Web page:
In our approach, instead of asking the resolver “What is <name>’s IP address,” the client would ask “What is token 3141…’s IP address,” where 3141… is the tokenization of <name>.
(More precisely, the client would specify both the token and the parent zone that the token relates to, e.g., the TLD of the domain name. Only the portion of the domain name below the parent would be obscured, just as in NSEC5. I’ve omitted the zone information for simplicity in this discussion.)
Suppose now that the domain name corresponding to token 3141… does exist. Then the resolver would respond with the domain name’s IP address as usual, as shown in the next figure.
In this case, the resolver would know that the domain name associated with the token does exist, because it would have a mapping between the token and the DNS record, i.e., the IP address. Thus, the resolver would effectively “know” the domain name as well for practical purposes. (We’ve developed another approach that can protect both the domain name and the DNS record from disclosure to the resolver in this case, but that’s perhaps a topic for another post.)
Now, consider a domain name that doesn’t exist and suppose that its token is 2718… .
In this case, the resolver would respond that the domain name doesn’t exist, as usual, as shown below.
But because the domain name is tokenized and no other information about the domain name is returned, the resolver would only learn the token 2718… (and the parent zone), not the actual domain name that the client is interested in.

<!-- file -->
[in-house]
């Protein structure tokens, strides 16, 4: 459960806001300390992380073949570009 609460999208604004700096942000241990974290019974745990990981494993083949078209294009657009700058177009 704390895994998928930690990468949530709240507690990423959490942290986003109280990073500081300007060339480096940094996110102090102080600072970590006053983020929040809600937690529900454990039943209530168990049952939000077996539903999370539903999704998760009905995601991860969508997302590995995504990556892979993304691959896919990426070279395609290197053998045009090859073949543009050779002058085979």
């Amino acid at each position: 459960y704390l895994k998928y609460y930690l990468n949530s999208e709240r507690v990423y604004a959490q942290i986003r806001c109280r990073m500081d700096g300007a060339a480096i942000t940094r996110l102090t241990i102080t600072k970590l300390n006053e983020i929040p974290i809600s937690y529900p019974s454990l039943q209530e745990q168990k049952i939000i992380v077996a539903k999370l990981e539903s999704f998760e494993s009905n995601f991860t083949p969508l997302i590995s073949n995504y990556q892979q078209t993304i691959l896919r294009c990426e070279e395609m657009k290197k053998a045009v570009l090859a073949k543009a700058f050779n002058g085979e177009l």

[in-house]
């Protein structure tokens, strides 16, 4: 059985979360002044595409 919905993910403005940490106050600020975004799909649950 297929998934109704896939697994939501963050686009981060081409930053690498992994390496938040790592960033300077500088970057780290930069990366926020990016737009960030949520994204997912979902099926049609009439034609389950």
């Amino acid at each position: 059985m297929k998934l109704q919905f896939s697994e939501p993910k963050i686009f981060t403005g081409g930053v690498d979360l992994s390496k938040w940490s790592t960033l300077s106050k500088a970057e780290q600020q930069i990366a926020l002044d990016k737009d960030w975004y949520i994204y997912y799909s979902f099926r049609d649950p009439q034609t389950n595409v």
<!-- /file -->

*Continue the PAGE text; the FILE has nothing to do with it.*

The resolver could potentially know that the name doesn’t exist via a range statement from the parent zone, as in NSEC5.
How does the client tokenize the domain name, if it doesn’t have the private key for the VRF? The name server would offer a public interface to the tokenization function. This can be done in what cryptographers call an “oblivious” VRF protocol, where the name server doesn’t see the actual domain name during the protocol, yet the client still gets the token.
To keep the resolver itself from using this interface to do an online dictionary attack that matches candidate domain names with tokens, the name server could rate-limit access, or restrict it only to authorized requesters.
Additional details on this technology may be found in U.S. Patent 9,202,079B2, entitled “Privacy preserving data querying,” and related patents.
It’s interesting from a cryptographer’s perspective that there’s a way for a client to find out whether a DNS record exists, without necessarily revealing the domain name of interest. However, as before, the benefits of this new technology will be weighed against its operational cost and complexity and compared to other approaches. Because this technique focuses on client-to-resolver interactions, it’s already one step removed from the name servers that Verisign currently operates, so it is not as relevant to our business today in a way it might have been when we started the research. This one will stay under our long-term tracking as well.
The examples I’ve shared in these last two blog posts make it clear that cryptography has the potential to bring interesting new capabilities to the DNS. While the particular examples I’ve shared here do not meet the criteria for our product roadmap, researching advances in cryptography and other techniques remains important because new events can sometimes change the calculus. That point will become even more evident in my next post, where I’ll consider the kinds of cryptography that may be needed in the event that one or more of today’s algorithms is compromised, possibly through the introduction of a quantum computer.
Read the complete six blog series:
- The Domain Name System: A Cryptographer’s Perspective
- Cryptographic Tools for Non-Existence in the Domain Name System: NSEC and NSEC3
- Newer Cryptographic Advances for the Domain Name System: NSEC5 and Tokenized Queries
- Securing the DNS in a Post-Quantum World: New DNSSEC Algorithms on the Horizon
- Securing the DNS in a Post-Quantum World: Hash-Based Signatures and Synthesized Zone Signing Keys
- Information Protection for the Domain Name System: Encryption and Minimization